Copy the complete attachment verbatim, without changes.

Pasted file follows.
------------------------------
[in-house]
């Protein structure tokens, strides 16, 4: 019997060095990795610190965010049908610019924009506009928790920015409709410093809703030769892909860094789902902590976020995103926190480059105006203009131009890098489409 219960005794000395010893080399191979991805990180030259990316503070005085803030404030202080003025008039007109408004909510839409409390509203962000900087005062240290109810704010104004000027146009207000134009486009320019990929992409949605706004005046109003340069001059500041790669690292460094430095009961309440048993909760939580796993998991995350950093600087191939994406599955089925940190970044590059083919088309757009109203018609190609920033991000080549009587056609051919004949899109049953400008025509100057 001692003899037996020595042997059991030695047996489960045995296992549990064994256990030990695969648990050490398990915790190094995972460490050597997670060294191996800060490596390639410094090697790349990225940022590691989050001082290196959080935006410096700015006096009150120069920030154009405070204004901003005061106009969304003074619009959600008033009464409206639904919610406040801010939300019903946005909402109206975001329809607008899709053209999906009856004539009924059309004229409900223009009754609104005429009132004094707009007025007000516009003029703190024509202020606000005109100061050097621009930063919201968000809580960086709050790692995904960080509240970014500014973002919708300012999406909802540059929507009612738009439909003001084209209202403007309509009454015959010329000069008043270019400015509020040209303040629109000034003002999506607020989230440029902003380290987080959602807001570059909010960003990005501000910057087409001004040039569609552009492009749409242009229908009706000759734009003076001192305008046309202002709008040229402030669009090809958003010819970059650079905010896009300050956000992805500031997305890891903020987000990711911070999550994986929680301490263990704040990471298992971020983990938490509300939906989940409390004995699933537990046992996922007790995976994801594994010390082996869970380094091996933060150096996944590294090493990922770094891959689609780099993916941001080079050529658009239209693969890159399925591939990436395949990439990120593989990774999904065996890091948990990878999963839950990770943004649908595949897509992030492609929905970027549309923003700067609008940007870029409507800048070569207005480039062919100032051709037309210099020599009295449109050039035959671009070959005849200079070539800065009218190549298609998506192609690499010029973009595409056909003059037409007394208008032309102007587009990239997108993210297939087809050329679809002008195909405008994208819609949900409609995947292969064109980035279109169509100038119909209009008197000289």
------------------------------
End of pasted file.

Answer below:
[in-house]
């Protein structure tokens, strides 16, 4: 019997060095990795610190965010049908610019924009506009928790920015409709410093809703030769892909860094789902902590976020995103926190480059105006203009131009890098489409 219960005794000395010893080399191979991805990180030259990316503070005085803030404030202080003025008039007109408004909510839409409390509203962000900087005062240290109810704010104004000027146009207000134009486009320019990929992409949605706004005046109003340069001059500041790669690292460094430095009961309440048993909760939580796993998991995350950093600087191939994406599955089925940190970044590059083919088309757009109203018609190609920033991000080549009587056609051919004949899109049953400008025509100057 001692003899037996020595042997059991030695047996489960045995296992549990064994256990030990695969648990050490398990915790190094995972460490050597997670060294191996800060490596390639410094090697790349990225940022590691989050001082290196959080935006410096700015006096009150120069920030154009405070204004901003005061106009969304003074619009959600008033009464409206639904919610406040801010939300019903946005909402109206975001329809607008899709053209999906009856004539009924059309004229409900223009009754609104005429009132004094707009007025007000516009003029703190024509202020606000005109100061050097621009930063919201968000809580960086709050790692995904960080509240970014500014973002919708300012999406909802540059929507009612738009439909003001084209209202403007309509009454015959010329000069008043270019400015509020040209303040629109000034003002999506607020989230440029902003380290987080959602807001570059909010960003990005501000910057087409001004040039569609552009492009749409242009229908009706000759734009003076001192305008046309202002709008040229402030669009090809958003010819970059650079905010896009300050956000992805500031997305890891903020987000990711911070999550994986929680301490263990704040990471298992971020983990938490509300939906989940409390004995699933537990046992996922007790995976994801594994010390082996869970380094091996933060150096996944590294090493990922770094891959689609780099993916941001080079050529658009239209693969890159399925591939990436395949990439990120593989990774999904065996890091948990990878999963839950990770943004649908595949897509992030492609929905970027549309923003700067609008940007870029409507800048070569207005480039062919100032051709037309210099020599009295449109050039035959671009070959005849200079070539800065009218190549298609998506192609690499010029973009595409056909003059037409007394208008032309102007587009990239997108993210297939087809050329679809002008195909405008994208819609949900409609995947292969064109980035279109169509100038119909209009008197000289």